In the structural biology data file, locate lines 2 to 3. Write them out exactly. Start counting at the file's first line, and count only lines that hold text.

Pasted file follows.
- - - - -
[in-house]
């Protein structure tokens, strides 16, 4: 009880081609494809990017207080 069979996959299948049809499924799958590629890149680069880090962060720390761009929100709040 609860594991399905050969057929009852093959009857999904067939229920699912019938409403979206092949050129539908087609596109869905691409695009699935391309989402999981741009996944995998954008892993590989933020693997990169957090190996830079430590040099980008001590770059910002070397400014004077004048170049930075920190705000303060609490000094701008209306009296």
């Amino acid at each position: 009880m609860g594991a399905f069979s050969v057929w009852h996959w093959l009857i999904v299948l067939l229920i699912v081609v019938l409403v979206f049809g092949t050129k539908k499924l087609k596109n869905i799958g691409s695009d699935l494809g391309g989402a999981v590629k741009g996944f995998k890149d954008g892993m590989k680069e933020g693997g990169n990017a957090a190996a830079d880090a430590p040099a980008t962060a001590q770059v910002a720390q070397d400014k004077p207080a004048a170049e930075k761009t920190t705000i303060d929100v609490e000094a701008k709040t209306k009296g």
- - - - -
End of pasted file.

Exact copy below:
């Protein structure tokens, strides 16, 4: 009880081609494809990017207080 069979996959299948049809499924799958590629890149680069880090962060720390761009929100709040 609860594991399905050969057929009852093959009857999904067939229920699912019938409403979206092949050129539908087609596109869905691409695009699935391309989402999981741009996944995998954008892993590989933020693997990169957090190996830079430590040099980008001590770059910002070397400014004077004048170049930075920190705000303060609490000094701008209306009296």
């Amino acid at each position: 009880m609860g594991a399905f069979s050969v057929w009852h996959w093959l009857i999904v299948l067939l229920i699912v081609v019938l409403v979206f049809g092949t050129k539908k499924l087609k596109n869905i799958g691409s695009d699935l494809g391309g989402a999981v590629k741009g996944f995998k890149d954008g892993m590989k680069e933020g693997g990169n990017a957090a190996a830079d880090a430590p040099a980008t962060a001590q770059v910002a720390q070397d400014k004077p207080a004048a170049e930075k761009t920190t705000i303060d929100v609490e000094a701008k709040t209306k009296g």